While Osborne does not live in close proximity to Washington Square, he weighed in anyway at last nights NCCPC meeting as he is the foremost civic activists in all of North Canton and has an opinion about everything North Canton government.  The Report's take on Osborne is that he is particularly zealous in scrutinizing anything Lemmon and DeHoff connected.

Another person that the SCPR would guess might be delighted by the NCCPC action is former North Canton Council President Daryl Revoldt.

Now a Kasich administration Department of Economic Development employee, Revoldt has painstakingly worked to maintain and upgrade the aesthetics of North Canton.  A major premise of his economic development ideas for local government entities, is first and foremost, to have an attractive physical presence.  For instance, when North Canton was redoing portions of Main Street and the street was torn up, he would jokingly refer to North Canton's main drag as resembling "downtown Mogadishu."  One of his major annoyances with former Chief Administrator E.J. Wise was his belief that Wise was not seeing to it that Main Street was in a constant and consistent mode of being kept neat looking.

There a number of what ifs from last night's meeting.

What if NCCPC member Geib had abstained as he indicated that he was considering?  A tie vote?  The consequences?

What if member Morrow had gotten a second to his motion to narrow the operation hours of the proposed GetGo?  Would he have voted for the conditional use?

But neither of those "what ifs" occurred and now McKinley Development (McKinley) and its client Giant Eagle have a decision to make.

"To appeal or to not appeal," (to the full North Canton City Council) that is the question.

While Attorney Jordan Berns of Berns Ockner & Greenberger LLC (representing the GetGo interest) refused to say whether or not his side would appeal, the SCPR thinks GetGo/Giant Eagle/McKinley Development has nothing to lose.

There is not animosity between nearby residents and Giant Eagle according to lead neighborhood spokesman Jim Smith.  In fact, a number of speakers underscored that point in presentations to the NCCPC.  However, there was a clear rumble equivalent to a gasp when McKinley representative Beth Boda referred to Giant Eagle's abandonment of its store (but refused - according to Plain Township Trustee Louis Giavasis - to allow a successor grocery store into the nearby Plain Township's Oakwood Square).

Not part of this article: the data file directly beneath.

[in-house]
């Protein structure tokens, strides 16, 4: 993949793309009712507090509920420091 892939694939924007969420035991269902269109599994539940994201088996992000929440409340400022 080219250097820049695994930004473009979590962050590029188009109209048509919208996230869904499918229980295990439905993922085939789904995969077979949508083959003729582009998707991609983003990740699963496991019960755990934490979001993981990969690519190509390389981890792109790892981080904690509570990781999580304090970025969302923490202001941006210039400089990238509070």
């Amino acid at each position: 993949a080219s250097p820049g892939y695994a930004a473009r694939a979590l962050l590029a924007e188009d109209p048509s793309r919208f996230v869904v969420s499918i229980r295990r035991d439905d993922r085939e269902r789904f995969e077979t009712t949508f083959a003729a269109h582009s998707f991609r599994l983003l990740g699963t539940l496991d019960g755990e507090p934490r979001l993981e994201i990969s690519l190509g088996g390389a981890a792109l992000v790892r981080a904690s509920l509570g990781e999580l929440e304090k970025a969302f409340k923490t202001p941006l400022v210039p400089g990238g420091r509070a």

So if the residents are in love with Giant Eagle and have isolated the contention to the gasoline isle, why wouldn't there be an appeal?

Oh yes, if McKinley et al  fight further and win, one would think that there might well be some spill over animosity towards Giant Eagle and such would have to be a concern to the grocery behemoth (at least in northeast Ohio) because the margin of profit in the grocery business is said to be somewhere in the range of one (1%) percent and Giant Eagle would have to be worried that a zoning issue victory affected its volume of business from immediate vicinity customers.

On the other hand, the passage of time is a healing agent and any consequence of winning would fastly evaporate when the reality set in and perhaps even the actual operation of the facility proved not to be the problem that the neighborhood residents anticipated, no?

Such is what the SCPR conjectures is the framework of the discussion within the GetGo/Giant Eagle/McKinley circles today.

North Canton Law Director Hans Nilges tells the SCPR that North Canton is in unchartered waters as far as NCCPC appeals are concerned and that it will be up to him to define for city council the "appropriate rules and procedures to hear and decide such appeals."

One of the primary determinations and likely a key in McKinley et al appealing is whether a Council override of the NCCPC decision would take a simple majority or require an unanimous vote.

There is precedent in Ohio local government that for an appointed authority to be overridden, there must be a unanimous vote by the appointing authority.

However, in this case, it is not North Canton City Council who appoints; it is the mayor (in this case, David Held), who by the way, was in the audience at last night's meeting.

So the appointing authority differentiation could well be a basis for Nilges to decide that "a simple majority" of council will be enough.

While Mayor Held would not weigh-in on last night's vote, one indicator of how he feels about the vote is whether or not reappoints Jerry Geib (assuming Geib would like to remain) to the the planning commissioner (Geib's term is set to expire on 12/31/2011).

The SCPR's overall take on the GetGo condition use question is that last night's NCCPC vote is the first round in a fight that is very likely to continue.